While I am quite familiar with the other distilleries in Burn Stewart's portfolio, Bunnahabhain and Tobermory, I have so far neglected Deanston.
While it isn't particularly well-known, Deanston is a workhorse distillery, churning out roughly 3 million liters of whisky a year. Located in the southern Highlands, northwest of Sterling, the distillery was established fairly recently in 1966. It fell silent alongside many other distilleries during the 1980s, only to be revived by Burn Stewart in 1990.
This whisky was distilled on December 10th 1997, filled into a hogshead, then bottled on October 28th 2013 at 55.8% without coloring or chill filtration for WhiskyBase's Archives label.
Archives Deanston 15 Year 1997/2013
Nose: strong oak/cedar and orange peel, pine/herbal/grassy notes, slightly musty dry malt, peaches, vanilla cream, roasted carrots. After adding a few drops of water it becomes more malty, the oak fades away, the vanilla becomes stronger and more savory, the fruit shifts to grape, the orange shifts to lemon, and the herbal notes become more vegetal while the grass becomes dry hay.
Taste: sweet oak up front with an almost sherried edge, earthy vanilla, berries, and citrus peel in the middle, cacao/coffee beans, then a beautiful gingery/savory/cedar/herbal berry reduction quality at the back. After dilution it becomes much more malty while the sweetness and berry notes expand, the oak is suppressed, and the finish becomes more faint and dry gingery/herbal.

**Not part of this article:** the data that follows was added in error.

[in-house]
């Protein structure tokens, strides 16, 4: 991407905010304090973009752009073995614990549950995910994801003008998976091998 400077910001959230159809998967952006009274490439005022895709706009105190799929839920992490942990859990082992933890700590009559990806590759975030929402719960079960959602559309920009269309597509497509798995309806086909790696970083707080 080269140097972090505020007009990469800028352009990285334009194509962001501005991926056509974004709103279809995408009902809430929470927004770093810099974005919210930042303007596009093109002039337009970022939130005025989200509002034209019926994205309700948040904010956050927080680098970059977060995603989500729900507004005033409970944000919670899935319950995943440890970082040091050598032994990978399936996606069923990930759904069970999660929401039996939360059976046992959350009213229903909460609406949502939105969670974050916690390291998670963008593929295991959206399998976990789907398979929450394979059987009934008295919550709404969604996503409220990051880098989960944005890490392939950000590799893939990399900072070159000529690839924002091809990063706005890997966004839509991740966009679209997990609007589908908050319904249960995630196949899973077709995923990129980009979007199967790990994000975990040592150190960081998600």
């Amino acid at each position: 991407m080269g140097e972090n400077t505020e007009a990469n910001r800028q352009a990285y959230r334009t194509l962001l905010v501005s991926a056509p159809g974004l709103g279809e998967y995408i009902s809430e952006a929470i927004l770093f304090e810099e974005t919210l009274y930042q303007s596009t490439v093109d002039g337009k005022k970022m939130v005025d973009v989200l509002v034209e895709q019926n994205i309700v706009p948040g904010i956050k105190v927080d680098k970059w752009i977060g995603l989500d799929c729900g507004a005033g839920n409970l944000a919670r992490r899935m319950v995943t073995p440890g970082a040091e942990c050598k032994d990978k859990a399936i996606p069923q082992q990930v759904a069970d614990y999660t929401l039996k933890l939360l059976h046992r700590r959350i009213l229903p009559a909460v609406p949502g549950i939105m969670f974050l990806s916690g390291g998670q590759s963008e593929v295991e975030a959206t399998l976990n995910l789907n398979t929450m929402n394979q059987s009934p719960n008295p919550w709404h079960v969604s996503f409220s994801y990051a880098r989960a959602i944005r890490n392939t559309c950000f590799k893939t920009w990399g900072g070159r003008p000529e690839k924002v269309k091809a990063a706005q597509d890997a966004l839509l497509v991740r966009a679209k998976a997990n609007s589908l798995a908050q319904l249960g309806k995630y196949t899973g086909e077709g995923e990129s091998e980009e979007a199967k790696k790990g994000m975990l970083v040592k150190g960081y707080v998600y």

Finish: polished oak, cedar, fresh ginger, herbal, malt
This whisky hits somewhere in between the Exclusive Casks and the Archives Ben Nevis samples I tried a while back, with a finish that almost exactly matches the quality I like from Ben Nevis. With that said, the nose on this Deanston is not as expressive and it doesn't hit quite as many high notes. Additionally, water seems to rob it of a lot of what makes it great, so I'd hold off on that. On the plus side it's both cheaper and still available, so I'm willing to grant it some minor flaws.
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